Grants

Getting To Zero Grants to Date

Together with local government and business partners, Sutter Health is committed to helping raise $20 million over three years to support this effort and will match up to $10 million in contributions to the Getting to Zero campaign. As of July 2017, Sutter Health has partnered with four local jurisdictions –  making matching grants that total almost $2 million.

City of Roseville: $250,000

The City of Roseville received $250,000 in matching funds from Sutter Health to support its Homeless Prevention and Rapid Rehousing Program. Read the announcement here.

City of Davis: $233,000

Sutter Health awarded the City of Davis with a $233,000 matching grant to increase permanent supportive housing for its chronically homeless population. The funds will be used to support Davis Pathways, which will serve an estimated 45 individuals over three years. While elements of Davis Pathways have been in place for several months, the matching grant from Sutter Health provides the funding needed to incorporate job training, bridge rental assistance, and supportive services. Read the announcement here.

Placer County: $1,000,000

Placer County received a $1 million matching grant from Sutter Health to buy housing and rental subsidies for up to 20 homeless people a year. The donation is going to the county Whole Person Care pilot program and involves purchasing housing units for participants to use. The Whole Person Care Program is a major, five-year pilot powered by $10 million in federal funding, which the county will match by reassigning funds. Read the announcement here.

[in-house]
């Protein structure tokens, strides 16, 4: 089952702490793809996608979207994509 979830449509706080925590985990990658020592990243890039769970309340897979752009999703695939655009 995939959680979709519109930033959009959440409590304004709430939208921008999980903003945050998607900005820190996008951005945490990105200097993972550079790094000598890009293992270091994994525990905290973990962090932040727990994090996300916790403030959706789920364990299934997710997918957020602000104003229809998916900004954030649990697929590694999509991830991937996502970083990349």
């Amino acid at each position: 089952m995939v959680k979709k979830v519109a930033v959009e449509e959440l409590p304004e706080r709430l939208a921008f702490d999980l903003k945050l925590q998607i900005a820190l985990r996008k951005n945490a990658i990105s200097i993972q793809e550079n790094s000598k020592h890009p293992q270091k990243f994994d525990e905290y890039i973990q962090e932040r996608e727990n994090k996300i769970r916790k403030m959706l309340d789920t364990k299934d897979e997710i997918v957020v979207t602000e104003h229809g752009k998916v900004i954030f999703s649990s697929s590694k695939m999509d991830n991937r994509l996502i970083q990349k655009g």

City of Sacramento: $433,000

Sutter Health gave a $433,000 matching grant to the City of Sacramento to expand services at the Salvation Army’s Center of Hope Emergency Shelter. The funding will support services for 24 hours a day, seven days a week. Read the announcement here.

Grant Applications

Programs to be considered for matching grants must meet several baseline requirements, including:

  • Alignment with the Housing First response to homelessness, meaning any program involving access to housing for individuals experiencing homelessness must be low or no-barrier.
  • Funding to be matched must be new or reallocated money, not coming from existing homeless programs.
  • Program must involve services or programs within the jurisdiction’s Continuum of Care.

 

For more information about the requirements for applying for a Getting to Zero grant, please contact us.

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